Hindus shunned as polluted these members of the lowest caste. They did the filthiest jobs. They lived separately. They were forbidden to enter temples or draw water from village wells. Even their shadows were not allowed to touch other Hindus.
Gandhi had posed perhaps the most vexing test to those who professed to follow him. Shamed, officials motioned for the Untouchables on a nearby hill to join the gathering.
In Gajera no one wanted to tell me where I could find the Dalits (the preferred name now, literally meaning “broken”). Finally I asked the poorest looking person in sight, a sun-beaten woman carrying a jug of water on her head. She pointed to a cluster of blue-painted homes off by themselves. It was her neighborhood. Residents came out to greet me, excited to talk to an outsider. Life has improved some since Gandhi’s visit. “In earlier times we had to bring our own cups to tea shops,” said a woman. “And when we brought grain to the house of a higher caste, they sprinkled water on the ground afterward to purify it.”
Their economic status, though, has hardly changed: The bottom-caste townspeople remain poor, like most Dalits, who comprise one in six Indians. Most older adults in Gajera work in the castor bean fields. Some younger ones have low-paying jobs in a glass factory.
Only in cities did I meet Dalits who could imagine joining India’s mainstream. At a street-sweeper colony in Delhi, where Gandhi would often stay, a few young Dalit men approached me to brag that they were students, the first in their families to attend university, thanks to government scholarships.
Gandhi would have been overjoyed to meet them. By example—he adopted an Untouchable child—and by ceaseless campaigning, he fought to remove the stigma of associating with Untouchables, whom he called Harijans, or Children of God. Yet he achieved no significant breakthroughs. Despite government protections, Dalits still suffer widespread, often violent, discrimination. They belong to an India that Gandhi would sadly recognize.
At last they could hear the sea. After walking for more than three weeks, the marchers were closing in on the coastal village of Dandi as much of India and the Western world watched. Security forces, the press, and crowds of onlookers and supporters massed, waiting to see what would happen. Their leader had spent decades preparing for this moment.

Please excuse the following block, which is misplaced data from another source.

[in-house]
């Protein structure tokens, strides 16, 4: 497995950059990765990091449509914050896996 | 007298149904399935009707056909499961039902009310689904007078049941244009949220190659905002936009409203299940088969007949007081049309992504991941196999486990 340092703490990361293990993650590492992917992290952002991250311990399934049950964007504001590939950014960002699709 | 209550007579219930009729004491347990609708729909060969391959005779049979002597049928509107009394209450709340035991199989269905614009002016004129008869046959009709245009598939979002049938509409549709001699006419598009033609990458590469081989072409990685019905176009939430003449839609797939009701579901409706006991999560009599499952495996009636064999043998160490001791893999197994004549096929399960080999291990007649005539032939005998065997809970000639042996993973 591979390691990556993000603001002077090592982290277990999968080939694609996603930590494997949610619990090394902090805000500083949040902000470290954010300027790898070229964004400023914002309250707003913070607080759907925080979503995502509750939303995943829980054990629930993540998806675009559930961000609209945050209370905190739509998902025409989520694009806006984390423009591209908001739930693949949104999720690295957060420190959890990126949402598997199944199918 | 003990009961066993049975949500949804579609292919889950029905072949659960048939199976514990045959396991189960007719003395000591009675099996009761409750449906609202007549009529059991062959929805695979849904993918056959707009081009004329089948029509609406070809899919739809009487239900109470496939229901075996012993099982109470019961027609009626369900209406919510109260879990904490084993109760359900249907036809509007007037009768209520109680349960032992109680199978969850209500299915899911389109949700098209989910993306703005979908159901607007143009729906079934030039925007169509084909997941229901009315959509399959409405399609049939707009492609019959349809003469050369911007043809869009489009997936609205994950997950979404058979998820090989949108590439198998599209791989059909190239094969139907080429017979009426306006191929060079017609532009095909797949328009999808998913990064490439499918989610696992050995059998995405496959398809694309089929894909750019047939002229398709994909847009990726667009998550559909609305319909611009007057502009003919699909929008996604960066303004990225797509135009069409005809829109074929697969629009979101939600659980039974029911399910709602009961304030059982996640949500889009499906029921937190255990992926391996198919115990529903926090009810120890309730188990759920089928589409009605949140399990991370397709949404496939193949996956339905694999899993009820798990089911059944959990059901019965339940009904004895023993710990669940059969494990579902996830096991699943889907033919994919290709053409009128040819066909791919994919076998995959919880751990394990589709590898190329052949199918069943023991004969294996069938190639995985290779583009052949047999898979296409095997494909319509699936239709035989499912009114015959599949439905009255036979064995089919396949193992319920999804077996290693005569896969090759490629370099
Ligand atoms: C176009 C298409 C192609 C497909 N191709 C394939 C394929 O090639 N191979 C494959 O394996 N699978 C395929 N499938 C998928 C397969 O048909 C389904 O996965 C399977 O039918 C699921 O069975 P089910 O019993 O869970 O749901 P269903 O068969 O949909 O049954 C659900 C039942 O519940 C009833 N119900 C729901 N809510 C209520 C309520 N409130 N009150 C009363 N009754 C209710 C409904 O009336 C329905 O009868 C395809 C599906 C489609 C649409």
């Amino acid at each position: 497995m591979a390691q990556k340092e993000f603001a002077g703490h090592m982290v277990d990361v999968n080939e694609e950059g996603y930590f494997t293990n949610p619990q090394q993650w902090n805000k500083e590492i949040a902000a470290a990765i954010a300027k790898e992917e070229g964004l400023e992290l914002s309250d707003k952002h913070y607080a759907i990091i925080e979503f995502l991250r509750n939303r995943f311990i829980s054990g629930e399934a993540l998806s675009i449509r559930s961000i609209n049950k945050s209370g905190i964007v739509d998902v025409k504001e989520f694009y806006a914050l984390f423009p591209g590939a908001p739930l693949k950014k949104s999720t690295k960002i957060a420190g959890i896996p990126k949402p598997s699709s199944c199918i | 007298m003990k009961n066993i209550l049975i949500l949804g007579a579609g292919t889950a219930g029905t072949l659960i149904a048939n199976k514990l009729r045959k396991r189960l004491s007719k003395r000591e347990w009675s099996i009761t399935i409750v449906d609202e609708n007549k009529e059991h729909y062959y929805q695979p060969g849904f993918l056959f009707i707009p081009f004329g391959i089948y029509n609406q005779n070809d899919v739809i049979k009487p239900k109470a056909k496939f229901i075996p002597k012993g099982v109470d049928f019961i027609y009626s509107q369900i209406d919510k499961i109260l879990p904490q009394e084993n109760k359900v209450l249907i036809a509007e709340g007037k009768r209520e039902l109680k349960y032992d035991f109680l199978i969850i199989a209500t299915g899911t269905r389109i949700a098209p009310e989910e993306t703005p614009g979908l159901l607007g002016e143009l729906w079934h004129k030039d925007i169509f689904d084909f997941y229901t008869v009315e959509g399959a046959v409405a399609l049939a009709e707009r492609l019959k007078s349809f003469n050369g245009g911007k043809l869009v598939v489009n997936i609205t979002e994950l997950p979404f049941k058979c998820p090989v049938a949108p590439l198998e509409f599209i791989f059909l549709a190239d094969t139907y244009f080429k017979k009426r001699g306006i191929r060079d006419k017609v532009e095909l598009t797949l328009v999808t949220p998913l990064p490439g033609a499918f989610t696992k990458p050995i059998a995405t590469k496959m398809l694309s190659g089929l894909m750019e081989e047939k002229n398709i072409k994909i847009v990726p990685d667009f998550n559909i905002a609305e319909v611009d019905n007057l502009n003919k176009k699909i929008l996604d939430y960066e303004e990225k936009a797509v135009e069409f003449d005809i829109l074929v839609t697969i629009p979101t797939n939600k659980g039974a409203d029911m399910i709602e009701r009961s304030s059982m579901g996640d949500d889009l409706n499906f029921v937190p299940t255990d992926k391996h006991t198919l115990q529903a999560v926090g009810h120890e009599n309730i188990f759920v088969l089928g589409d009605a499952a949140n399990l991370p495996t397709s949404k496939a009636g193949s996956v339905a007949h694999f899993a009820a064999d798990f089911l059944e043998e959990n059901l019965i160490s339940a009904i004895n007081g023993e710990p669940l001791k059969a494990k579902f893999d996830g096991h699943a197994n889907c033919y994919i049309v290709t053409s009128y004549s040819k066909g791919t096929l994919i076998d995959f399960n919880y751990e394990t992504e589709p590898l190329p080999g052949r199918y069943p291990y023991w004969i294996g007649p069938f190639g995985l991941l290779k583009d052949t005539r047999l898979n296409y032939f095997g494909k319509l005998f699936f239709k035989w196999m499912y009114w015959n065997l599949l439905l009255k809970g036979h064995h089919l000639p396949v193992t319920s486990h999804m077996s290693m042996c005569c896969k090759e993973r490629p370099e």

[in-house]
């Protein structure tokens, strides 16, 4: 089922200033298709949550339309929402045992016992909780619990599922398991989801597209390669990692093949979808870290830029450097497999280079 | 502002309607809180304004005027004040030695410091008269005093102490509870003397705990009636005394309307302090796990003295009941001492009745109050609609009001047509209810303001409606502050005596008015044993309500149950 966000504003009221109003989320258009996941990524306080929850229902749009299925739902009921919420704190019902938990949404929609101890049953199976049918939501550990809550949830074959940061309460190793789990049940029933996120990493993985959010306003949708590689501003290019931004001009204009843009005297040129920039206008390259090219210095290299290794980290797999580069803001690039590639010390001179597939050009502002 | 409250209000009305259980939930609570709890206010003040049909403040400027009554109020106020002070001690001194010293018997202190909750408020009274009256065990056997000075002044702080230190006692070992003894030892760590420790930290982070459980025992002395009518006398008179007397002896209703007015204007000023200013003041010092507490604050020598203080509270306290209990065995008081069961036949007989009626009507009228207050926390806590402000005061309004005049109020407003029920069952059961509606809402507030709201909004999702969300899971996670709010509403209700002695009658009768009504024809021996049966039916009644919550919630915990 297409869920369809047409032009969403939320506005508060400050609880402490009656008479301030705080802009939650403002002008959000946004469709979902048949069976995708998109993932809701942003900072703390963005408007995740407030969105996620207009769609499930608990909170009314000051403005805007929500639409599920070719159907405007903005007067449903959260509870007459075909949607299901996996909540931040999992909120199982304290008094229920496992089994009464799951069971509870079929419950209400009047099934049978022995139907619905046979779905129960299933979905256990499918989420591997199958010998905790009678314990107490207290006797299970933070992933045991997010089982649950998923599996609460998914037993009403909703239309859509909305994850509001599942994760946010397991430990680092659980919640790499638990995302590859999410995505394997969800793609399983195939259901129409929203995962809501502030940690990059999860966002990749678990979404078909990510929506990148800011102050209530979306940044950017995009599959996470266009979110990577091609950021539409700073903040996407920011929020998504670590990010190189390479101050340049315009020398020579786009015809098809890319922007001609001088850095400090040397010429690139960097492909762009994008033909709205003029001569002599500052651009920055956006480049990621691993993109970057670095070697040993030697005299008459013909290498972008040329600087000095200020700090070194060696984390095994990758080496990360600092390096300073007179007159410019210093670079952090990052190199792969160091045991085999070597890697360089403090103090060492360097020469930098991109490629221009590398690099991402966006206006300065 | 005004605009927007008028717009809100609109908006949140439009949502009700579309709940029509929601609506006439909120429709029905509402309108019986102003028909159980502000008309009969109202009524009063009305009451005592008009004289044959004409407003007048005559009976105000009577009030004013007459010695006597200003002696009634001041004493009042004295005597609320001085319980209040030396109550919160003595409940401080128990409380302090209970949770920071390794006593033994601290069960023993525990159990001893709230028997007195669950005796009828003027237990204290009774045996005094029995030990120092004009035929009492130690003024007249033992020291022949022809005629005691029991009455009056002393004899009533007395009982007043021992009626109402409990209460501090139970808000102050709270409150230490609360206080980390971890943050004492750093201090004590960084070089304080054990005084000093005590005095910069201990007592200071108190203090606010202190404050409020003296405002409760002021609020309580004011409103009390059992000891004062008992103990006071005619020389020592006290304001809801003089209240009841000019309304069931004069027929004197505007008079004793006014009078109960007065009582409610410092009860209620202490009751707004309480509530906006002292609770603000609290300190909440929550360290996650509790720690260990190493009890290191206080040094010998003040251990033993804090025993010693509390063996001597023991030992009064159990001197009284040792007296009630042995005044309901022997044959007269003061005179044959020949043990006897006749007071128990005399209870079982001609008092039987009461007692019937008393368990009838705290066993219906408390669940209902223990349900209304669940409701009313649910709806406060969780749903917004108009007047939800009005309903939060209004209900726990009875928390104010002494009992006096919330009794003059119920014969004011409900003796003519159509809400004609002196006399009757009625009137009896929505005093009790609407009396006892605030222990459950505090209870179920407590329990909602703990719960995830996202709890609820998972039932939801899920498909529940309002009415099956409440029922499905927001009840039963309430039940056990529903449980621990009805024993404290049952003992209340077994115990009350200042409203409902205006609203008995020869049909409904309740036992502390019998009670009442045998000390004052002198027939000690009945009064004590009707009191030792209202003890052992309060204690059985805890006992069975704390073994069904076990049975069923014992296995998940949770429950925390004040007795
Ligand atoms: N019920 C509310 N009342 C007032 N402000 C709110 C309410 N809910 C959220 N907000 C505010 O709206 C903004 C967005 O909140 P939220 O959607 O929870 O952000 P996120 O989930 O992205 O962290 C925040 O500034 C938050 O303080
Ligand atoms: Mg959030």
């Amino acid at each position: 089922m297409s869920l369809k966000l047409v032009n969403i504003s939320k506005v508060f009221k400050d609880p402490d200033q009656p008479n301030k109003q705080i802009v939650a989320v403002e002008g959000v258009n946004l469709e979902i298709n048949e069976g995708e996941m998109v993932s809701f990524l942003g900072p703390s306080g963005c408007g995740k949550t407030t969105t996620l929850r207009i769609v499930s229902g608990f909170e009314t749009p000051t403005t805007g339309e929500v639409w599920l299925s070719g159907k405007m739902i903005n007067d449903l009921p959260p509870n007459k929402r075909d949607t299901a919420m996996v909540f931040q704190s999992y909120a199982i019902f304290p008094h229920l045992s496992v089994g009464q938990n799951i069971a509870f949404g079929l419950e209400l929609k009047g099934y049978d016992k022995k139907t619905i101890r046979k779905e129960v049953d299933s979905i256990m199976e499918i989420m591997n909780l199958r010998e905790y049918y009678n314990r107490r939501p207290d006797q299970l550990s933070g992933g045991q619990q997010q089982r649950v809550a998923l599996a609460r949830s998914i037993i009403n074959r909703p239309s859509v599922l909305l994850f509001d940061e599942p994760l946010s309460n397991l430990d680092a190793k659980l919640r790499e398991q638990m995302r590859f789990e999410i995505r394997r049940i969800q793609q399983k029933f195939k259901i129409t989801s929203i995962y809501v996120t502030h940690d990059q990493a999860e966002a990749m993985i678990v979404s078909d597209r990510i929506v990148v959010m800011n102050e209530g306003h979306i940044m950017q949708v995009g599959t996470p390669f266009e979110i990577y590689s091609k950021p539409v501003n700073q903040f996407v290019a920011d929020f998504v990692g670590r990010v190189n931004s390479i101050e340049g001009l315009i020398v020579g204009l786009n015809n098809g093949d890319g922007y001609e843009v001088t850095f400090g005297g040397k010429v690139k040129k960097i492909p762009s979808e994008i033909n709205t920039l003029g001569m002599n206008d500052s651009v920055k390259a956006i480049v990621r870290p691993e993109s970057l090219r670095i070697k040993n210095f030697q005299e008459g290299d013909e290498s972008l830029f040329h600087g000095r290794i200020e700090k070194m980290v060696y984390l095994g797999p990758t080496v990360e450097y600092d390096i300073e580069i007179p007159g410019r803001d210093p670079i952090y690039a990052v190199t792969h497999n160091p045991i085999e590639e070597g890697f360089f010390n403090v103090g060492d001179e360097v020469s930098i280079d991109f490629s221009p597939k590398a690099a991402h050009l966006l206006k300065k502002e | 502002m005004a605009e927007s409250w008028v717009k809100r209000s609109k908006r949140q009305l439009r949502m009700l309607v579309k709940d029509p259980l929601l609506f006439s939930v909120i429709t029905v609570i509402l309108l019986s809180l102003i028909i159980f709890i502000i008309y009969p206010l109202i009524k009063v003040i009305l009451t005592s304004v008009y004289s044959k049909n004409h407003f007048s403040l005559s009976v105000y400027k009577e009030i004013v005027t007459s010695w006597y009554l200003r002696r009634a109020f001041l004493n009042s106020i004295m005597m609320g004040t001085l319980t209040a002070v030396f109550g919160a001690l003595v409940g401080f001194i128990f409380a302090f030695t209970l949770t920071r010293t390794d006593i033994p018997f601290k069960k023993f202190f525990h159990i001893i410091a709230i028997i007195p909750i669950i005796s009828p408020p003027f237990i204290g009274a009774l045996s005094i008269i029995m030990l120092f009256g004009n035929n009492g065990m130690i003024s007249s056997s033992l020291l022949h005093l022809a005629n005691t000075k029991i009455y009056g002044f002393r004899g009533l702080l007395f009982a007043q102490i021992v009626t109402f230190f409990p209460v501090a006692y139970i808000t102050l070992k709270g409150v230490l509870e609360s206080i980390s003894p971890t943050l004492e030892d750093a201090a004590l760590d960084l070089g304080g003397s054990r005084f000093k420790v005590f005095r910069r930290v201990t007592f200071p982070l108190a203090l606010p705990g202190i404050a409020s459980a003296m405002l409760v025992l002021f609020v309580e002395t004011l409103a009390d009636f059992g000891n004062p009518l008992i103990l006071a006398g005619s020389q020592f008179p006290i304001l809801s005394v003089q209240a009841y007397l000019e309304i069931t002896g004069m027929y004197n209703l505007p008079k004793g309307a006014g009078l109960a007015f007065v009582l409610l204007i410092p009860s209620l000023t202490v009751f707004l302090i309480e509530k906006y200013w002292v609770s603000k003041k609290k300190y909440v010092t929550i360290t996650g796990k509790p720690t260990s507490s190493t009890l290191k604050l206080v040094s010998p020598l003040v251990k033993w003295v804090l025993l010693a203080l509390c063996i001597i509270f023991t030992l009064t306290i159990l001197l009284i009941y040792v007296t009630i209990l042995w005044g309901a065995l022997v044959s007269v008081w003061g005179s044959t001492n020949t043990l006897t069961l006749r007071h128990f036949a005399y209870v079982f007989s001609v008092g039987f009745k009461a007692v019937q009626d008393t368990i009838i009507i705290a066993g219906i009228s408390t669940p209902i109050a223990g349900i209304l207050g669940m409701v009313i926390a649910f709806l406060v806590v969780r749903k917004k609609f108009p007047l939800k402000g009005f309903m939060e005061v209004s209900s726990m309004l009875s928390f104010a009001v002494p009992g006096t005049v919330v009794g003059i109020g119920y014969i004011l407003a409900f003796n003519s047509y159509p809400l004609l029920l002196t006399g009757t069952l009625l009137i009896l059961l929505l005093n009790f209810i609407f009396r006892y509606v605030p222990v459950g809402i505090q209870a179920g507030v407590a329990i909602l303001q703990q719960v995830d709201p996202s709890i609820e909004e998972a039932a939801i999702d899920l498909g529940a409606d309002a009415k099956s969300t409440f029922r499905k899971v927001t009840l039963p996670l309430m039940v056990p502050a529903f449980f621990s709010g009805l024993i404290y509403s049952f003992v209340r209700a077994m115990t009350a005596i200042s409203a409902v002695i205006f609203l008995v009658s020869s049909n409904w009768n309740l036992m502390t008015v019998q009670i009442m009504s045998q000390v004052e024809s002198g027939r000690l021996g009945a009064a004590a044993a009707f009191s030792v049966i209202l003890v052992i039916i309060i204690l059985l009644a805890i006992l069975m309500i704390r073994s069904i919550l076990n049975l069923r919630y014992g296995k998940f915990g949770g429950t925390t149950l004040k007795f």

Gandhi came of age as an activist and organizer not in India, but in South Africa. He had arrived there in 1893 at the age of 24 as a provincial lawyer, and it was there that he first experienced virulent racism and injustice. In prisons in South Africa, where he was held for leading demonstrations against color-based laws, Gandhi studied the Bible and the Koran and the writings of Leo Tolstoy, Henry David Thoreau, and John Ruskin. He established experimental communities in Durban and Johannesburg, then part of a British colony. By the time he returned to India to live in 1915, Gandhi had conceived his daring vision of satyagraha, a way of pursuing truth through nonviolent resistance, patience, and compassion.
For many historians, biographers, and activists, the Salt March was Gandhi’s purest achievement. Through marches, fasts, civil disobedience, and mobilization of women, youth, and the dispossessed, Gandhi created a new playbook for social movements. In India, Gandhi-inspired organizers have led numerous nonviolent campaigns, especially on environmental issues such as forest destruction and dambuilding. “If you’re a Gandhian, you don’t just preach, you do,” says P. V. Rajagopal, an activist who put himself and his followers to the test.
The issue was landlessness. Since Gandhi’s time, the poor in India have steadily lost land to governmental development, corrupt landlords, and natural disasters, with little or no compensation. For Rajagopal and his organization, Ekta Parishad (Unity Association), a modern-day Salt March was needed. To enlist recruits, Rajagopal and a cadre of supporters spent almost a year visiting 26 of India’s 29 states, traveling to villages like Chhatapur, in Bihar, one of the poorest states.
In a schoolyard on a scorching day, he addressed a few hundred people, mostly Dalit women. “It’s good to be angry,” Rajagopal said through a squawking microphone. “We’re not asking for computers, or TVs, or vehicles, or other comforts. We’re asking for land for houses, and so we can grow food. We’ve waited long enough. Who will join me on a march to Delhi?” Hands shot up. Rajagopal, a short man with graying hair who moves swiftly between charmer and firebrand, bowed his head in thanks.